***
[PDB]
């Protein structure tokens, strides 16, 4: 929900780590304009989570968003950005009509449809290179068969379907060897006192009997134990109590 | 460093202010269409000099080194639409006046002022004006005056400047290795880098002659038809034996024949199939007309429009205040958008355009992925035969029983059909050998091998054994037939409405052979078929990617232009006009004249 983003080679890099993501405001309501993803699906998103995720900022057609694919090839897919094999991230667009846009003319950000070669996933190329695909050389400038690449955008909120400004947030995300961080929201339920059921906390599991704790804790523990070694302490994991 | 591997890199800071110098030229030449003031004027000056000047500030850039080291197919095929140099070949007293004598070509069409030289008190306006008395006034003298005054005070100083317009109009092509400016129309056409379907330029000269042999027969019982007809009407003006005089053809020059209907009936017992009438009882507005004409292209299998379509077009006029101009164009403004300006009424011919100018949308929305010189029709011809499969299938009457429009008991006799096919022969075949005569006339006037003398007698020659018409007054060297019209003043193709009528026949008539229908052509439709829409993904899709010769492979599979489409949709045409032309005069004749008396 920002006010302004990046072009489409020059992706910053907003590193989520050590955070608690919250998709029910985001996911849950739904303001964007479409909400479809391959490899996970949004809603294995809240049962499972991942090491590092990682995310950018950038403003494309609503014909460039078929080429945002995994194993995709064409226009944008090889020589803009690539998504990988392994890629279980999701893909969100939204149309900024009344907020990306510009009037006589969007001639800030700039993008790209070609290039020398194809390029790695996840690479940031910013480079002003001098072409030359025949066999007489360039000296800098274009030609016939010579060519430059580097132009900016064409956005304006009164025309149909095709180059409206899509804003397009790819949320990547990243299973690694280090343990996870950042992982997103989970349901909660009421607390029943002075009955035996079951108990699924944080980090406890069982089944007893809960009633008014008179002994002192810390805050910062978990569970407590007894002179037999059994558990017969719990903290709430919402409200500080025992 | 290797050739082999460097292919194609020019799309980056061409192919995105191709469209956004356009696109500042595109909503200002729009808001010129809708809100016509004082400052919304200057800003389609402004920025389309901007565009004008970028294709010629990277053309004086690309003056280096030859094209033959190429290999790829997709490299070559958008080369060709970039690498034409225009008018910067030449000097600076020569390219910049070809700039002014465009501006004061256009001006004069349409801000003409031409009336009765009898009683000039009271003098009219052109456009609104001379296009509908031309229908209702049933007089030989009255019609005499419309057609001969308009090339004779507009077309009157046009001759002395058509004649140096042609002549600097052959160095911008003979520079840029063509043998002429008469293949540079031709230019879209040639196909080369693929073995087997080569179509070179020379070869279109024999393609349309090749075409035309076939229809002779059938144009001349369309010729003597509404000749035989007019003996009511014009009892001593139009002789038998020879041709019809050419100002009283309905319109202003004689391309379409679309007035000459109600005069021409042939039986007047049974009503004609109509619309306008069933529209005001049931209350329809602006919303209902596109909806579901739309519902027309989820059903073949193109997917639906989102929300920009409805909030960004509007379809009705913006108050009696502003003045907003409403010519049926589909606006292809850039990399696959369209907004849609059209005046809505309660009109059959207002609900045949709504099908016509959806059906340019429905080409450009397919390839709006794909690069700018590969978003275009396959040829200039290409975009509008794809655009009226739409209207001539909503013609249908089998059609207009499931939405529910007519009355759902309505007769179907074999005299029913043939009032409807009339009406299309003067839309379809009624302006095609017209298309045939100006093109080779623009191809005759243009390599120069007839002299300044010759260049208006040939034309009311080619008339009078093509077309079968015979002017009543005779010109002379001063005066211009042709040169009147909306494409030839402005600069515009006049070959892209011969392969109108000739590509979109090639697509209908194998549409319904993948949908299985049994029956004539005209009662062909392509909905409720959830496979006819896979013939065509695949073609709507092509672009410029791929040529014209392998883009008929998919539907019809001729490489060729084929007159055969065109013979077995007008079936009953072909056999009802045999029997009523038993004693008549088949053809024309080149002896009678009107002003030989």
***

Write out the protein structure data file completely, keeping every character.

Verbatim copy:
[PDB]
């Protein structure tokens, strides 16, 4: 929900780590304009989570968003950005009509449809290179068969379907060897006192009997134990109590 | 460093202010269409000099080194639409006046002022004006005056400047290795880098002659038809034996024949199939007309429009205040958008355009992925035969029983059909050998091998054994037939409405052979078929990617232009006009004249 983003080679890099993501405001309501993803699906998103995720900022057609694919090839897919094999991230667009846009003319950000070669996933190329695909050389400038690449955008909120400004947030995300961080929201339920059921906390599991704790804790523990070694302490994991 | 591997890199800071110098030229030449003031004027000056000047500030850039080291197919095929140099070949007293004598070509069409030289008190306006008395006034003298005054005070100083317009109009092509400016129309056409379907330029000269042999027969019982007809009407003006005089053809020059209907009936017992009438009882507005004409292209299998379509077009006029101009164009403004300006009424011919100018949308929305010189029709011809499969299938009457429009008991006799096919022969075949005569006339006037003398007698020659018409007054060297019209003043193709009528026949008539229908052509439709829409993904899709010769492979599979489409949709045409032309005069004749008396 920002006010302004990046072009489409020059992706910053907003590193989520050590955070608690919250998709029910985001996911849950739904303001964007479409909400479809391959490899996970949004809603294995809240049962499972991942090491590092990682995310950018950038403003494309609503014909460039078929080429945002995994194993995709064409226009944008090889020589803009690539998504990988392994890629279980999701893909969100939204149309900024009344907020990306510009009037006589969007001639800030700039993008790209070609290039020398194809390029790695996840690479940031910013480079002003001098072409030359025949066999007489360039000296800098274009030609016939010579060519430059580097132009900016064409956005304006009164025309149909095709180059409206899509804003397009790819949320990547990243299973690694280090343990996870950042992982997103989970349901909660009421607390029943002075009955035996079951108990699924944080980090406890069982089944007893809960009633008014008179002994002192810390805050910062978990569970407590007894002179037999059994558990017969719990903290709430919402409200500080025992 | 290797050739082999460097292919194609020019799309980056061409192919995105191709469209956004356009696109500042595109909503200002729009808001010129809708809100016509004082400052919304200057800003389609402004920025389309901007565009004008970028294709010629990277053309004086690309003056280096030859094209033959190429290999790829997709490299070559958008080369060709970039690498034409225009008018910067030449000097600076020569390219910049070809700039002014465009501006004061256009001006004069349409801000003409031409009336009765009898009683000039009271003098009219052109456009609104001379296009509908031309229908209702049933007089030989009255019609005499419309057609001969308009090339004779507009077309009157046009001759002395058509004649140096042609002549600097052959160095911008003979520079840029063509043998002429008469293949540079031709230019879209040639196909080369693929073995087997080569179509070179020379070869279109024999393609349309090749075409035309076939229809002779059938144009001349369309010729003597509404000749035989007019003996009511014009009892001593139009002789038998020879041709019809050419100002009283309905319109202003004689391309379409679309007035000459109600005069021409042939039986007047049974009503004609109509619309306008069933529209005001049931209350329809602006919303209902596109909806579901739309519902027309989820059903073949193109997917639906989102929300920009409805909030960004509007379809009705913006108050009696502003003045907003409403010519049926589909606006292809850039990399696959369209907004849609059209005046809505309660009109059959207002609900045949709504099908016509959806059906340019429905080409450009397919390839709006794909690069700018590969978003275009396959040829200039290409975009509008794809655009009226739409209207001539909503013609249908089998059609207009499931939405529910007519009355759902309505007769179907074999005299029913043939009032409807009339009406299309003067839309379809009624302006095609017209298309045939100006093109080779623009191809005759243009390599120069007839002299300044010759260049208006040939034309009311080619008339009078093509077309079968015979002017009543005779010109002379001063005066211009042709040169009147909306494409030839402005600069515009006049070959892209011969392969109108000739590509979109090639697509209908194998549409319904993948949908299985049994029956004539005209009662062909392509909905409720959830496979006819896979013939065509695949073609709507092509672009410029791929040529014209392998883009008929998919539907019809001729490489060729084929007159055969065109013979077995007008079936009953072909056999009802045999029997009523038993004693008549088949053809024309080149002896009678009107002003030989």